During this crash, 1/2 trillion dollars of wealth were erased.
Causes of the Crash:
- No Liquidity. During the crash, the markets were not able to handle the imbalance of sell orders;
- Overvalued Stocks;
- Program Trading and the Use of Derivative Securities Software. Large institutional investment companies used computers to execute large stock trades automatically when certain market conditions prevailed. Some analysts claim that the program trading of index futures and derivatives securities was also to blame.
The markets hit a new high on August 25, 1987 when the Dow hit a record 2722.44 points. Then, the Dow started to head down. On October 19, 1987, the stock market crashed. The Dow dropped 508 points or 22.6% in a single trading day. This was a drop of 36.7% from its high on August 25, 1987.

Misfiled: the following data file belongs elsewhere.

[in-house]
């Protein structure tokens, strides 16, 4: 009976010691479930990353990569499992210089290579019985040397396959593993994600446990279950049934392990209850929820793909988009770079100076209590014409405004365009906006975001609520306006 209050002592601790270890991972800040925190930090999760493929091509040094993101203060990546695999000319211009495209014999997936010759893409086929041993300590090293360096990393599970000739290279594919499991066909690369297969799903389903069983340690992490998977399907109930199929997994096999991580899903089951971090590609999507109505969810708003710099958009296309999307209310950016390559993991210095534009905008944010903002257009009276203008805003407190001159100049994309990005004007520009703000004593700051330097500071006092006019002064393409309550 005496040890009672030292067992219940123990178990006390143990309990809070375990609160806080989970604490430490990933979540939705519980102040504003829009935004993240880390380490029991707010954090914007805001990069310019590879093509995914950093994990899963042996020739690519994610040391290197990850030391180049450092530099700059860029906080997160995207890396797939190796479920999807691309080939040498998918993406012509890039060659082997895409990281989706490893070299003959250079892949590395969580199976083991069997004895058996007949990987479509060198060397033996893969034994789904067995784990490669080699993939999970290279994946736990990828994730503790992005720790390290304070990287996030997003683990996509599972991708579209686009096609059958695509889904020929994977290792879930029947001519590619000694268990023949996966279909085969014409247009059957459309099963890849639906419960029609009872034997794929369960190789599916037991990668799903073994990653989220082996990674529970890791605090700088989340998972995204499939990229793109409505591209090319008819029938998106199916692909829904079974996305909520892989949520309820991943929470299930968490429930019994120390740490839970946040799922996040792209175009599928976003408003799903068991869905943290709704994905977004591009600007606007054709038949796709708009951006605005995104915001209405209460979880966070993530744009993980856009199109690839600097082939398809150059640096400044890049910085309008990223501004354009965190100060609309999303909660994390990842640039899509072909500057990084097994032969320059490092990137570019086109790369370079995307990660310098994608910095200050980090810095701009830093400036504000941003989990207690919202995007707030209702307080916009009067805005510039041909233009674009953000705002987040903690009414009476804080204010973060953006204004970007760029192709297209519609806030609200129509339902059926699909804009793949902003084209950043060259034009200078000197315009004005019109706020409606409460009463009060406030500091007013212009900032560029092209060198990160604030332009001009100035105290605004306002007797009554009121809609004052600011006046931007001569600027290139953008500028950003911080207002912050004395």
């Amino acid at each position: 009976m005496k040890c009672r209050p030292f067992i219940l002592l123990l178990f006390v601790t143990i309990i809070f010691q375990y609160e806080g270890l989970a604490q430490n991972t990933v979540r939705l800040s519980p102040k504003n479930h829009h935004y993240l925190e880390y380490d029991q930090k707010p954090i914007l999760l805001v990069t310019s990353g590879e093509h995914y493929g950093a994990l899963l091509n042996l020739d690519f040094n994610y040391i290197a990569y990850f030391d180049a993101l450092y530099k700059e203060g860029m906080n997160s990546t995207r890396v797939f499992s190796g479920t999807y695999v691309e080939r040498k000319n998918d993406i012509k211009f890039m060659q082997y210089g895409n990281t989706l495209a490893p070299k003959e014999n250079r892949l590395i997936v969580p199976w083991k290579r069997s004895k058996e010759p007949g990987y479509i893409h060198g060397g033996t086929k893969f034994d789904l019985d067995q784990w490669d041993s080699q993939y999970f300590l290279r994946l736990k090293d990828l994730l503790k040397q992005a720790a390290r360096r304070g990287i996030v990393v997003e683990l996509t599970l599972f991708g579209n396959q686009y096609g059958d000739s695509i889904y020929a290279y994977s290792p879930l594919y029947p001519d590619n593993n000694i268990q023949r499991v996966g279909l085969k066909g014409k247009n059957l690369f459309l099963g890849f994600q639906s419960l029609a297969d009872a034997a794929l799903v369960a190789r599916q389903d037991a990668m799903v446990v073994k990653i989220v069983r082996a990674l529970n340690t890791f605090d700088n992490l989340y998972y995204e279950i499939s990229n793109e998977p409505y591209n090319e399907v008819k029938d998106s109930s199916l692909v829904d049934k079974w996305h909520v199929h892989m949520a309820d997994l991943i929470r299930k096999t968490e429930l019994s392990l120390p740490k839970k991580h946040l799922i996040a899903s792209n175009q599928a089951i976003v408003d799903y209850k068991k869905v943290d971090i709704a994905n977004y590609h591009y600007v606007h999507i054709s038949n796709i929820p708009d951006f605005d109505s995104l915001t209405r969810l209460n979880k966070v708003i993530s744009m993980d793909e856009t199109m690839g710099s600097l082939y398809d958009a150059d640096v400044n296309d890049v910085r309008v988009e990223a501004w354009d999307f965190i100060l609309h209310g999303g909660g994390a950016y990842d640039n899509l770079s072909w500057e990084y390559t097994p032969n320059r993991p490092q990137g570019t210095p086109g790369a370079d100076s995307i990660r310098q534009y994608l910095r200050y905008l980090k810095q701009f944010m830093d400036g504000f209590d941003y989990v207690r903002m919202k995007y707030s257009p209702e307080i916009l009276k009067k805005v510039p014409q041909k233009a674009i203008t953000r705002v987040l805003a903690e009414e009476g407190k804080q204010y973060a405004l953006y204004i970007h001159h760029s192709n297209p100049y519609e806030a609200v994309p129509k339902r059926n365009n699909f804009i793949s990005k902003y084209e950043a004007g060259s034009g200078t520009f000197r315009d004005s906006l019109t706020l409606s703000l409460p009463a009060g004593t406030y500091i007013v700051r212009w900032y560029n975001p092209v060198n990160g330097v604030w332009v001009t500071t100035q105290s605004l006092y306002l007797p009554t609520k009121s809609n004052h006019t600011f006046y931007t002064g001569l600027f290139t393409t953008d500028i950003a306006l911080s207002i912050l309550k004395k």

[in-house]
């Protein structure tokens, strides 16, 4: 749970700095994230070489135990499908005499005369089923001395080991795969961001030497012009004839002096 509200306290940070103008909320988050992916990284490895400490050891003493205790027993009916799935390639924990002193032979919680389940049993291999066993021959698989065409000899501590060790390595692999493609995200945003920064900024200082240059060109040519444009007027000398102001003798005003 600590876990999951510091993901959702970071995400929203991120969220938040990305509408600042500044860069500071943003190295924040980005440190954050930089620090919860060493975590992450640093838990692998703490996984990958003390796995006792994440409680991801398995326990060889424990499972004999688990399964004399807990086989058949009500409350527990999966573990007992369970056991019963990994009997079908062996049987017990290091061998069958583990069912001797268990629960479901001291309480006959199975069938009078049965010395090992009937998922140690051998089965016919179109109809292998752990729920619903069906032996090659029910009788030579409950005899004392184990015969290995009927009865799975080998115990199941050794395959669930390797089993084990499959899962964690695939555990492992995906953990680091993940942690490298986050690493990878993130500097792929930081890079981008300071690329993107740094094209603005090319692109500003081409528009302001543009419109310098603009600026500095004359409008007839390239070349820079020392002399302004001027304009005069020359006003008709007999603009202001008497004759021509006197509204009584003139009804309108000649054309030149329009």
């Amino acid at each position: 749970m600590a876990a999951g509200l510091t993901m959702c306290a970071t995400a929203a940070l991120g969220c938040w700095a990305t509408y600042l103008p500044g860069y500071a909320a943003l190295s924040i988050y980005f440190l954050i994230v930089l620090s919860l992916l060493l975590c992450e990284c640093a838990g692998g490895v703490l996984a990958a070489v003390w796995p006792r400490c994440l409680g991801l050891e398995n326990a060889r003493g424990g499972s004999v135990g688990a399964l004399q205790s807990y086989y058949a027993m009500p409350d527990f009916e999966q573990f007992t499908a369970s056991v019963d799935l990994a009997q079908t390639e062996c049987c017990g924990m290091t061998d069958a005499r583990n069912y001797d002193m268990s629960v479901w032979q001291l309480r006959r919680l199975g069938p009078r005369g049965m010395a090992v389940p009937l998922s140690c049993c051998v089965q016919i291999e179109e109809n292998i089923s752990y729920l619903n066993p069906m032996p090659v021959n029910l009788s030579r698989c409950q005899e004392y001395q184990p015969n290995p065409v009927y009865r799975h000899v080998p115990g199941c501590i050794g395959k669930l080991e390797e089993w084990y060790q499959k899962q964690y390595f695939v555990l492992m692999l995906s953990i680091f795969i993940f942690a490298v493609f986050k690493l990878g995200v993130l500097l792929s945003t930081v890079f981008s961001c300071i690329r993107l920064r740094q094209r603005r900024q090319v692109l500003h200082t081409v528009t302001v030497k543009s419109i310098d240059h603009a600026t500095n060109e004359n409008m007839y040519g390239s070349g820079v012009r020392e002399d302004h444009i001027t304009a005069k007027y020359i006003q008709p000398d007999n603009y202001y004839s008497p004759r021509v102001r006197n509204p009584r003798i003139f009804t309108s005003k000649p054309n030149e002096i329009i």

Following the Crash:
- Uniform Margin Requirements. New margin requirements were introduced to reduce the volatility for stocks, index futures, and stock options;
- New Computer Systems. Stock exchanges changed to new computer systems that increase data management effectiveness, accuracy, efficiency, and productivity;
- Circuit Breakers. The New York Stock Exchange and the Chicago Mercantile Exchange instituted a circuit breaker mechanism, which halts trading on both exchanges for one hour should the Dow fall more than 250 points in a day, and for two hours, should it fall more than 400 points.